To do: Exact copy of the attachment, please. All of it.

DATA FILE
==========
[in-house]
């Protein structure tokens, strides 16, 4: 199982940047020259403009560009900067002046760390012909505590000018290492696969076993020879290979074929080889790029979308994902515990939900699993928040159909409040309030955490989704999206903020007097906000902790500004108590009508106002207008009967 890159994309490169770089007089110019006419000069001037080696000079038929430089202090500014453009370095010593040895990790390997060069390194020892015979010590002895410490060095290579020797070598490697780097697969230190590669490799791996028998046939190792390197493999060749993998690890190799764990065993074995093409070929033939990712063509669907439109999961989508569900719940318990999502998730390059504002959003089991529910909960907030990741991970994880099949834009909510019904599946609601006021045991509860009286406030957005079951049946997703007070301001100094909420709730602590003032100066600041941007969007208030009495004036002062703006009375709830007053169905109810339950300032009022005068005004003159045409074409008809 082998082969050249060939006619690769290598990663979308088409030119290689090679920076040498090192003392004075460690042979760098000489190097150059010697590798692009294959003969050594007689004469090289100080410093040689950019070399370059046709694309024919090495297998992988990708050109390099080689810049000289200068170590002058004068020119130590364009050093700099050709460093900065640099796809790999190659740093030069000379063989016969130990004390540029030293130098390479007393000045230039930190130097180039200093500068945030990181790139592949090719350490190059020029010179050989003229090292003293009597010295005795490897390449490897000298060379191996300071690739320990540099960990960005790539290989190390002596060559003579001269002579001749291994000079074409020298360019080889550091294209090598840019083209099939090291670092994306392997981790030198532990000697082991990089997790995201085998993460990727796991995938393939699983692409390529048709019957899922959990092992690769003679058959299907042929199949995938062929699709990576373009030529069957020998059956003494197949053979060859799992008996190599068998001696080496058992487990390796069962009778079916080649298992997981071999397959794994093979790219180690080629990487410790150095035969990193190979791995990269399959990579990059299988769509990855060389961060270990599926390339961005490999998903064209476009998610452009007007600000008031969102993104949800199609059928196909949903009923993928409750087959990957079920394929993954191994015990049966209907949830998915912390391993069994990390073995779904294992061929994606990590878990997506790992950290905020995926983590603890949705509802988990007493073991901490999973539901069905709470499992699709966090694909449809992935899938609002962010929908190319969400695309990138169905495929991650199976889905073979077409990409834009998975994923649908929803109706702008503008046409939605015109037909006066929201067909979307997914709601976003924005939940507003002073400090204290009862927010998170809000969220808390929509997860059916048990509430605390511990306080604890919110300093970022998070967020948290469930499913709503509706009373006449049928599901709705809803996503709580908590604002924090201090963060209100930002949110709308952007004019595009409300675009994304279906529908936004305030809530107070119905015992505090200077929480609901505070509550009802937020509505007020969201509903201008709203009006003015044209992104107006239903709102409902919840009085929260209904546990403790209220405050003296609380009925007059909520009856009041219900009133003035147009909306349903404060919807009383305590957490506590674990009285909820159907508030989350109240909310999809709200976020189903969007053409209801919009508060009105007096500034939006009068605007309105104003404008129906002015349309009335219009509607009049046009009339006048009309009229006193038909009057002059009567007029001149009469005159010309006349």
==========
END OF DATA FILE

[in-house]
């Protein structure tokens, strides 16, 4: 199982940047020259403009560009900067002046760390012909505590000018290492696969076993020879290979074929080889790029979308994902515990939900699993928040159909409040309030955490989704999206903020007097906000902790500004108590009508106002207008009967 890159994309490169770089007089110019006419000069001037080696000079038929430089202090500014453009370095010593040895990790390997060069390194020892015979010590002895410490060095290579020797070598490697780097697969230190590669490799791996028998046939190792390197493999060749993998690890190799764990065993074995093409070929033939990712063509669907439109999961989508569900719940318990999502998730390059504002959003089991529910909960907030990741991970994880099949834009909510019904599946609601006021045991509860009286406030957005079951049946997703007070301001100094909420709730602590003032100066600041941007969007208030009495004036002062703006009375709830007053169905109810339950300032009022005068005004003159045409074409008809 082998082969050249060939006619690769290598990663979308088409030119290689090679920076040498090192003392004075460690042979760098000489190097150059010697590798692009294959003969050594007689004469090289100080410093040689950019070399370059046709694309024919090495297998992988990708050109390099080689810049000289200068170590002058004068020119130590364009050093700099050709460093900065640099796809790999190659740093030069000379063989016969130990004390540029030293130098390479007393000045230039930190130097180039200093500068945030990181790139592949090719350490190059020029010179050989003229090292003293009597010295005795490897390449490897000298060379191996300071690739320990540099960990960005790539290989190390002596060559003579001269002579001749291994000079074409020298360019080889550091294209090598840019083209099939090291670092994306392997981790030198532990000697082991990089997790995201085998993460990727796991995938393939699983692409390529048709019957899922959990092992690769003679058959299907042929199949995938062929699709990576373009030529069957020998059956003494197949053979060859799992008996190599068998001696080496058992487990390796069962009778079916080649298992997981071999397959794994093979790219180690080629990487410790150095035969990193190979791995990269399959990579990059299988769509990855060389961060270990599926390339961005490999998903064209476009998610452009007007600000008031969102993104949800199609059928196909949903009923993928409750087959990957079920394929993954191994015990049966209907949830998915912390391993069994990390073995779904294992061929994606990590878990997506790992950290905020995926983590603890949705509802988990007493073991901490999973539901069905709470499992699709966090694909449809992935899938609002962010929908190319969400695309990138169905495929991650199976889905073979077409990409834009998975994923649908929803109706702008503008046409939605015109037909006066929201067909979307997914709601976003924005939940507003002073400090204290009862927010998170809000969220808390929509997860059916048990509430605390511990306080604890919110300093970022998070967020948290469930499913709503509706009373006449049928599901709705809803996503709580908590604002924090201090963060209100930002949110709308952007004019595009409300675009994304279906529908936004305030809530107070119905015992505090200077929480609901505070509550009802937020509505007020969201509903201008709203009006003015044209992104107006239903709102409902919840009085929260209904546990403790209220405050003296609380009925007059909520009856009041219900009133003035147009909306349903404060919807009383305590957490506590674990009285909820159907508030989350109240909310999809709200976020189903969007053409209801919009508060009105007096500034939006009068605007309105104003404008129906002015349309009335219009509607009049046009009339006048009309009229006193038909009057002059009567007029001149009469005159010309006349």